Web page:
HOPE conferences are sponsored by the journal History of Political Economy (published by Duke University Press) and the Center for the History of Political Economy at Duke University. The conferences are small, invitation-only events on topics chosen to advance the cutting edge of research in the history of economics. All topics are open for consideration, and topics may engage any historical period or community of economists. Most HOPE conferences are organized by scholars outside Duke in collaborations with historians of economics at Duke. Conferences are generally held at Duke or in Durham, and in the spring.
We welcome proposals for conferences. The procedure for proposing a HOPE conference starts with a simple inquiry to any member of the HOPE group at Duke (Bruce Caldwell, Kevin Hoover, Jennifer Jhun, Steve Medema, or Roy Weintraub). A possible conference should be described in one or two paragraphs. If the HOPE group finds the proposal sufficiently interesting, a fuller prospectus will be invited. The prospectus should describe in some detail the topic of the conference, its intellectual context, the questions to be addressed, and its value-added to the history of economics. If possible – and this will certainly need to be done eventually – the prospectus should identity potential participants and their possible role in the conference. (There is no need to have actually contacted potential participants at this stage.) The HOPE group may engage the proposers in further discussions on the basis of the prospectus before a proposal is accepted and a conference date set.
HOPE conferences are funded from a grant from Duke University Press, which is typically sufficient to cover necessary expenses (meals and lodging, but not travel). Additional funds raised by the outside organizers are welcome and may often be useful. Outside organizers will work closely with the managing editor of HOPE and a member of the HOPE group who will act as the local organizer. The outside organizers will also generally serve as guest editors of the conference volume.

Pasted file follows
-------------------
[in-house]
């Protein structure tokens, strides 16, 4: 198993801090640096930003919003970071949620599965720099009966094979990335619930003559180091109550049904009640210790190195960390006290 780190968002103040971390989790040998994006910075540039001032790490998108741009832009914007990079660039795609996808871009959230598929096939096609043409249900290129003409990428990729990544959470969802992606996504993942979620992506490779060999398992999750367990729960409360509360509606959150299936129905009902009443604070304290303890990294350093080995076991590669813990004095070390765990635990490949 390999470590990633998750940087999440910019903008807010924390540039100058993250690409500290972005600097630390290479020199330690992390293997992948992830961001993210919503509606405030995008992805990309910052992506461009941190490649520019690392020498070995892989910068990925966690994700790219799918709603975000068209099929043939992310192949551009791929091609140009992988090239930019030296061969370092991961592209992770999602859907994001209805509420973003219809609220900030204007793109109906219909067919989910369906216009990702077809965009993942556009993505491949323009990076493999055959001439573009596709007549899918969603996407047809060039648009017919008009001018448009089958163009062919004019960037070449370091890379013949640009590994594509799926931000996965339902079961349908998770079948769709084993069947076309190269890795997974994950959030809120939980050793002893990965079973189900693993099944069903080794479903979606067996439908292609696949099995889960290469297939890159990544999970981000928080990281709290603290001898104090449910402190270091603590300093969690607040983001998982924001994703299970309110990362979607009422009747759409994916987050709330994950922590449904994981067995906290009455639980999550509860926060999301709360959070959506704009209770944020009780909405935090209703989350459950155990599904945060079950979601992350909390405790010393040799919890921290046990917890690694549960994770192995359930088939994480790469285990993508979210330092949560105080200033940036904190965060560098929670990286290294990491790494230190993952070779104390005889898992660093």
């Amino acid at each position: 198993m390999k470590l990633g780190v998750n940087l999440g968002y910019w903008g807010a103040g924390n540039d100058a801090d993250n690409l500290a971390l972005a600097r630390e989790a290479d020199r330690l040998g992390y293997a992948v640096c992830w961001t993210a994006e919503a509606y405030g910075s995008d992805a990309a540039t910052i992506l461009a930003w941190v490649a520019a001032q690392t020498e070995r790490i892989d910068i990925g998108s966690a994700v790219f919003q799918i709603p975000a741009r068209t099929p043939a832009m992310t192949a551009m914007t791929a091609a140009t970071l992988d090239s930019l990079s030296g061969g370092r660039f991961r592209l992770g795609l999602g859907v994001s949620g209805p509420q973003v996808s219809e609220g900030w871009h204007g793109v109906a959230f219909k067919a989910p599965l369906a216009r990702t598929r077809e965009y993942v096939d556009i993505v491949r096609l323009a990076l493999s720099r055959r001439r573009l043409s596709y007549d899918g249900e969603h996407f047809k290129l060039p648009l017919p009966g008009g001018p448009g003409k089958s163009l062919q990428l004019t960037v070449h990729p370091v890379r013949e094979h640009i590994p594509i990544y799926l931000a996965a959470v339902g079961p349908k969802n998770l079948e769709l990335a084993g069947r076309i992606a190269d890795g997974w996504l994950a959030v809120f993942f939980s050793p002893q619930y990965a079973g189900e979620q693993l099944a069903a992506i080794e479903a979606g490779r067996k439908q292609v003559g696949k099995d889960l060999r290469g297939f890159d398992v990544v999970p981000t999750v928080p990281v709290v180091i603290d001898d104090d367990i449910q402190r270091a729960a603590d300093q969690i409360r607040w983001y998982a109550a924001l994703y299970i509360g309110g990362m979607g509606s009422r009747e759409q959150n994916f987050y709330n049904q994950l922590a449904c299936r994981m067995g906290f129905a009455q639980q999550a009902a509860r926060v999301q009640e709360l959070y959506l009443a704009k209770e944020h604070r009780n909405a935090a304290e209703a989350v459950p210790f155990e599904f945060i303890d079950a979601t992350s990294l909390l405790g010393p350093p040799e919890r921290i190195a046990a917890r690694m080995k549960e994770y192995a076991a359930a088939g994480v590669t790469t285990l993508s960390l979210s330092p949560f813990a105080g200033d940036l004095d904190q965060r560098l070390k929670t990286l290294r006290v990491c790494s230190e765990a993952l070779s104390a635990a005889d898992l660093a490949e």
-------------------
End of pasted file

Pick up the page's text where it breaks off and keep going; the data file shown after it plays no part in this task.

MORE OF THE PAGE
The planning horizon for HOPE conferences is usually three years out and there are often several proposals under consideration at the same time. Thus, it is a selective process. The process is informal and there are no specific deadlines – but the earlier the better.
For details on organizing a HOPE conference, please see our guide for HOPE conference organizers.
The 2020 conference, which was organized by Jeff Biddle (Michigan State University) and Marcel Boumans (Utrecht University), explored the history of statistical inference in twentieth-century economics.
The topic of the 2021 conference was women in the history of economics. It was organized by Evelyn Forget (University of Manitoba), John Singleton (University of Rochester), and Cleo Chassonnery-Zaïgouche (University of Cambridge).
The 2022 conference, which is being organized by Tiago Mata (University College London), will look at economic journalism.
The 2023 conference will examine economists and war; it is being organized by Robert W. Dimand (Brock University), Ariane Dupont-Kieffer (University of Paris 1) and Sylvie Rivot (University of Haute-Alsace, BETA-University of Strasbourg).
A list of published conference volumes, each of which appears as a supplement to a volume of HOPE, can be found on our website.